(a) RT-qPCR showing the XPG siRNA knockdown efficiency in AOA2 patient-derived fibroblasts. (b) cytoDRIP blot showing cytoplasmic hybrids in control and AOA2 patient-derived fibroblasts with or without knockdown of XPG. (c) cytoDRIP blot showing cytoplasmic hybrids in control and AOA2 patient-derived fibroblasts with or without in vitro RNase H treatment prior to hybrid IP. (d) RT-qPCR showing the knockdown efficiency of TLR3 in AOA2 patient-derived fibroblasts. (e) RT-qPCR measurements of immune effectors upon single or combined inhibition and knockdown of cGAS and TLR3, respectively, in control and AOA2 patient-derived fibroblasts. (f) RT-qPCR showing the SETX siRNA knockdown efficiency in control fibroblasts. (g) RT-qPCR measurements of IFNβ and ISGs upon knockdown of SETX in control fibroblasts. (h) Western blot showing the fractionation of UWB1.289 and UWB1.289+BRCA1 cells into soluble nuclear and cytoplasmic compartments with Lamin B1 and GAPDH as markers, respectively. (i) cytoDRIP blot showing cytoplasmic hybrids in UWB1.289 and UWB1.289+BRCA1 cells with or without in vitro RNaseH treatment prior to hybrid IP. (j) Cellular localization of GFP-tagged NES-RNaseHI in UWB1.289 and UWB1.289+BRCA1 cells. Scale bar, 20 μm. (k) RT-qPCR measurements of immune effectors in UWB1.289 and UWB1.289+BRCA1 cells stably expressing GFP (mock) or NES-tagged RH (RH-NES). (l) RT-qPCR showing the SAMHD1 siRNA knockdown efficiency in HeLa cells. (m) cytoDRIP blot showing cytoplasmic hybrids in control and SAMHD1-deficient HeLa cells with or without in vitro RNase H treatment. (n) cytoDRIP blot showing cytoplasmic hybrids in control and SAMHD1-deficient HeLa cells with or without XPG knockdown. (o) Left: western blots showing levels of pIRF3 and C-PARP upon knockdown of XPG in siSAMHD1-treated HeLa cells. Right: western blots showing pIRF3 and C-PARP level upon knockdown of SAMHD1 in mock and RH-NES HeLa stable cell lines. siSAM = siSAMHD1. Bar graphs are mean ± s.d. from three independent biological replicates (n = 3) (unpaired, two-tailed t-test with CI = 95%). P values are shown at the top of the graphs.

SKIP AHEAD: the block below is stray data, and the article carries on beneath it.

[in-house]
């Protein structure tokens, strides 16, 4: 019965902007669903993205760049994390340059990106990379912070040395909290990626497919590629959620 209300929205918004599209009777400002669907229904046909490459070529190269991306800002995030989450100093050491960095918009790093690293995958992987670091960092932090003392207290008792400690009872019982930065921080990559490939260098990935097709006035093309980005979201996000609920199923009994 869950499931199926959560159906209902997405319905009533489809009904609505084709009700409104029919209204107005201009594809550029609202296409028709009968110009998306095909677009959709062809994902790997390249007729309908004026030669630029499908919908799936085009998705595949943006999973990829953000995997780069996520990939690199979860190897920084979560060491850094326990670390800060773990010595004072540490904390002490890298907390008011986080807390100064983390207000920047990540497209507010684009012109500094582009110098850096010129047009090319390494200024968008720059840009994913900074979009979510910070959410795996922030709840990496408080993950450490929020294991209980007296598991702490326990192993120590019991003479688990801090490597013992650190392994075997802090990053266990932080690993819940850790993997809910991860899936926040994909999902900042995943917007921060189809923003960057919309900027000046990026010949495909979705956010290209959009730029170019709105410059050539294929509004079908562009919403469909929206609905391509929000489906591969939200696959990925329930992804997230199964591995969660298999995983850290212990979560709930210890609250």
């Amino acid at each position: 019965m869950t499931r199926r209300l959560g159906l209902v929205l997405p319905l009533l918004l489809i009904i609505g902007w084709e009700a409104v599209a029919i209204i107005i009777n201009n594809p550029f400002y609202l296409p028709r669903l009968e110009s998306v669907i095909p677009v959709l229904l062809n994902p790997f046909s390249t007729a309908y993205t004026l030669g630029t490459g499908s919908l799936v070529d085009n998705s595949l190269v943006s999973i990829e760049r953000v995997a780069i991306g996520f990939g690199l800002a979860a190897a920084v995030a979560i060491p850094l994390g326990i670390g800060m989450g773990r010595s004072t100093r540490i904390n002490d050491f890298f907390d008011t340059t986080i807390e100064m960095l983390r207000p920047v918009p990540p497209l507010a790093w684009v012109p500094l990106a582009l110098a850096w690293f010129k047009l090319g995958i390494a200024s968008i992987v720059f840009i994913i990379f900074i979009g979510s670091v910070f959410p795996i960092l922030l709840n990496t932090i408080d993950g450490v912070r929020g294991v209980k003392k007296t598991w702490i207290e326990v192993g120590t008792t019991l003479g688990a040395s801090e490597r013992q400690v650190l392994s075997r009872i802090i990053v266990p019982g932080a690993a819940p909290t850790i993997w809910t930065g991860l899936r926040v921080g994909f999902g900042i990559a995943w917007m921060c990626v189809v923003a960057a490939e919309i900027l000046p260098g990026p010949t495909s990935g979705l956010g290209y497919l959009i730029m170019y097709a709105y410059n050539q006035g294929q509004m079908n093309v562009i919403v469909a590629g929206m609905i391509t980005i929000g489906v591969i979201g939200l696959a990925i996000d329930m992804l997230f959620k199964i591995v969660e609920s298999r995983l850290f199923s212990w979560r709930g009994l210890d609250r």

Source data

Supplementary information

Supplementary Figs. 1 and 2

Uncropped gel images from western blots, cytoDRIP blot and agarose gels (Supplementary Fig. 1) and example gating strategy for flow cytometry (Supplementary Fig. 2).

Reporting Summary

Supplementary Table 1

Primers, siRNAs and antibodies used in this study.

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Crossley, M.P., Song, C., Bocek, M.J. et al. R-loop-derived cytoplasmic RNA–DNA hybrids activate an immune response. Nature 613, 187–194 (2023). https://doi.org/10.1038/s41586-022-05545-9